Gonadotropin-releasing hormone agonists: Uses & Side Effects


Gonadotropin releasing hormone (GnRH) is a hormone produced in the hypothalamus and transported to the pituitary gland through the blood stream. GnRH controls the secretion of follicle stimulating hormone (FSH) and luteinizing hormone (LH) from the anterior pituitary. Secretion of GnRH is controlled by neural input from other parts of the brain and in females particularly, through negative feedback by the sex steroids.

More potent analogues of GnRH (compared to endogenous GnRH) have been synthesized and are used to treat endometriosis, fibroids, infertility and prostate cancer.

Side Effects

Common side effects of the GnRH agonists and antagonists include symptoms of hypogonadism such as hot flashes, gynecomastia, fatigue, weight gain, fluid retention, erectile dysfunction and decreased libido. 

Long term therapy can result in metabolic abnormalities, weight gain, worsening of diabetes and osteoporosis. Rare, but potentially serious adverse events include transient worsening of prostate cancer due to surge in testosterone with initial injection of GnRH agonists and pituitary apoplexy in patients with pituitary adenoma. Single instances of clinically apparent liver injury have been reported with some GnRH agonists (histrelin, goserelin), but the reports were not very convincing. There is no evidence to indicate that there is cross sensitivity to liver injury among the various GnRH analogues despite their similarity in structure.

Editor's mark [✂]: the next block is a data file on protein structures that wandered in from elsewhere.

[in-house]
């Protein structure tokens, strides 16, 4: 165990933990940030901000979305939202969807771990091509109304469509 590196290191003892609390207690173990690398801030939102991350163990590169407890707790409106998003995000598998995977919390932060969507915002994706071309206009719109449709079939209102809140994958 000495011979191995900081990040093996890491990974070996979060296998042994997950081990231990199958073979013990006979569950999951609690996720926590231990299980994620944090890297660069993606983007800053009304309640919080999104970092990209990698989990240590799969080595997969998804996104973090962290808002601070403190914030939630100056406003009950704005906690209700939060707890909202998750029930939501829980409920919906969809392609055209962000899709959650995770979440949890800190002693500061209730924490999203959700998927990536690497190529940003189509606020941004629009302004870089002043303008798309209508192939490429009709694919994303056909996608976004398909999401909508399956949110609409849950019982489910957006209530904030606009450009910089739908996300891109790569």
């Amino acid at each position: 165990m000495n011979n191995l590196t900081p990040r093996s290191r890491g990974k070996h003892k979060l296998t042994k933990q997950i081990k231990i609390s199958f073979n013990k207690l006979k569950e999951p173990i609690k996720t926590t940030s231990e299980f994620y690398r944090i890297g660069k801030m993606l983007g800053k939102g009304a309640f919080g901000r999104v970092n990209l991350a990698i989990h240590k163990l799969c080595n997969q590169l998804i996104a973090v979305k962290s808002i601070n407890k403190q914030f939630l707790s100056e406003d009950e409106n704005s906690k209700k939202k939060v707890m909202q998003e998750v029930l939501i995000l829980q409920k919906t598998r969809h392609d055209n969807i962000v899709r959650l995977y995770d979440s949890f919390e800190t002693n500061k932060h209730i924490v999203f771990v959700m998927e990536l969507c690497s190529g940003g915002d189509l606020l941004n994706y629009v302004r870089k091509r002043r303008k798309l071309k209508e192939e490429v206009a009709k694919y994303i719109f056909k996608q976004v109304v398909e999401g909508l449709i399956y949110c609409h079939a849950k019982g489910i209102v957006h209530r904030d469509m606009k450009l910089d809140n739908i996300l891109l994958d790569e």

Always consult your healthcare provider to ensure the information displayed on this page applies to your personal circumstances.

Keywords: Gonadotropin-releasing hormone agonists; Gn-RH agonists.

* The Content is not intended to be a substitute for professional medical advice, diagnosis, or treatment. Always seek the advice of your physician or other qualified health provider with any questions you may have regarding a medical condition.